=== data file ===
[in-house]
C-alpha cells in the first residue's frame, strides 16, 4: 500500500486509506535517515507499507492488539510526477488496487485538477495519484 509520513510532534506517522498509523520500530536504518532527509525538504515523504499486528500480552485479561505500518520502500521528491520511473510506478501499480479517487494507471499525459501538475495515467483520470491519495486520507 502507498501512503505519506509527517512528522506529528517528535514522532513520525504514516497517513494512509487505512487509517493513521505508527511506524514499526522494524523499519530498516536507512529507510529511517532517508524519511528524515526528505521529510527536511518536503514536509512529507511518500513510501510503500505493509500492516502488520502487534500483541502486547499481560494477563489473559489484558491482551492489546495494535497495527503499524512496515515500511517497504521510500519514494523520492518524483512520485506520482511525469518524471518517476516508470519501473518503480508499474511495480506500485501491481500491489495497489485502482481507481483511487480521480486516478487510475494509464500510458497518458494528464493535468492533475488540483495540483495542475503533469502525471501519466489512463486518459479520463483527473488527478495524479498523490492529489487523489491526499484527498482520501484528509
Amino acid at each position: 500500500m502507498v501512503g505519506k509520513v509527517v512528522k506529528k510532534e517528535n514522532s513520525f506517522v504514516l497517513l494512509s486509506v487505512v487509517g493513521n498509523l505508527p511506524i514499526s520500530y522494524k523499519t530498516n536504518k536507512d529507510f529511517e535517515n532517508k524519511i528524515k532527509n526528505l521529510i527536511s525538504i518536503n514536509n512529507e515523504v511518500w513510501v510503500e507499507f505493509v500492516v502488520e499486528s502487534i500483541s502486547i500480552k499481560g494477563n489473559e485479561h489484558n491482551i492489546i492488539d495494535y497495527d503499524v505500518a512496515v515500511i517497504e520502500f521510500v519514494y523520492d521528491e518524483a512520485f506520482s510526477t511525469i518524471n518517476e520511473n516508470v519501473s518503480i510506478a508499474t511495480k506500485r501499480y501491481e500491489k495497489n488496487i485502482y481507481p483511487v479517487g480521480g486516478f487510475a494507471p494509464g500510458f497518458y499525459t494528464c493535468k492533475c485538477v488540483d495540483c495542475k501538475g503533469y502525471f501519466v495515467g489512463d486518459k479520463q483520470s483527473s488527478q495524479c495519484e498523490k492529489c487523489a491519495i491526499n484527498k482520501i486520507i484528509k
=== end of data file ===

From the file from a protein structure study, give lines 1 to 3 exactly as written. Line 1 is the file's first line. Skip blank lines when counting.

[in-house]
C-alpha cells in the first residue's frame, strides 16, 4: 500500500486509506535517515507499507492488539510526477488496487485538477495519484 509520513510532534506517522498509523520500530536504518532527509525538504515523504499486528500480552485479561505500518520502500521528491520511473510506478501499480479517487494507471499525459501538475495515467483520470491519495486520507 502507498501512503505519506509527517512528522506529528517528535514522532513520525504514516497517513494512509487505512487509517493513521505508527511506524514499526522494524523499519530498516536507512529507510529511517532517508524519511528524515526528505521529510527536511518536503514536509512529507511518500513510501510503500505493509500492516502488520502487534500483541502486547499481560494477563489473559489484558491482551492489546495494535497495527503499524512496515515500511517497504521510500519514494523520492518524483512520485506520482511525469518524471518517476516508470519501473518503480508499474511495480506500485501491481500491489495497489485502482481507481483511487480521480486516478487510475494509464500510458497518458494528464493535468492533475488540483495540483495542475503533469502525471501519466489512463486518459479520463483527473488527478495524479498523490492529489487523489491526499484527498482520501484528509
Amino acid at each position: 500500500m502507498v501512503g505519506k509520513v509527517v512528522k506529528k510532534e517528535n514522532s513520525f506517522v504514516l497517513l494512509s486509506v487505512v487509517g493513521n498509523l505508527p511506524i514499526s520500530y522494524k523499519t530498516n536504518k536507512d529507510f529511517e535517515n532517508k524519511i528524515k532527509n526528505l521529510i527536511s525538504i518536503n514536509n512529507e515523504v511518500w513510501v510503500e507499507f505493509v500492516v502488520e499486528s502487534i500483541s502486547i500480552k499481560g494477563n489473559e485479561h489484558n491482551i492489546i492488539d495494535y497495527d503499524v505500518a512496515v515500511i517497504e520502500f521510500v519514494y523520492d521528491e518524483a512520485f506520482s510526477t511525469i518524471n518517476e520511473n516508470v519501473s518503480i510506478a508499474t511495480k506500485r501499480y501491481e500491489k495497489n488496487i485502482y481507481p483511487v479517487g480521480g486516478f487510475a494507471p494509464g500510458f497518458y499525459t494528464c493535468k492533475c485538477v488540483d495540483c495542475k501538475g503533469y502525471f501519466v495515467g489512463d486518459k479520463q483520470s483527473s488527478q495524479c495519484e498523490k492529489c487523489a491519495i491526499n484527498k482520501i486520507i484528509k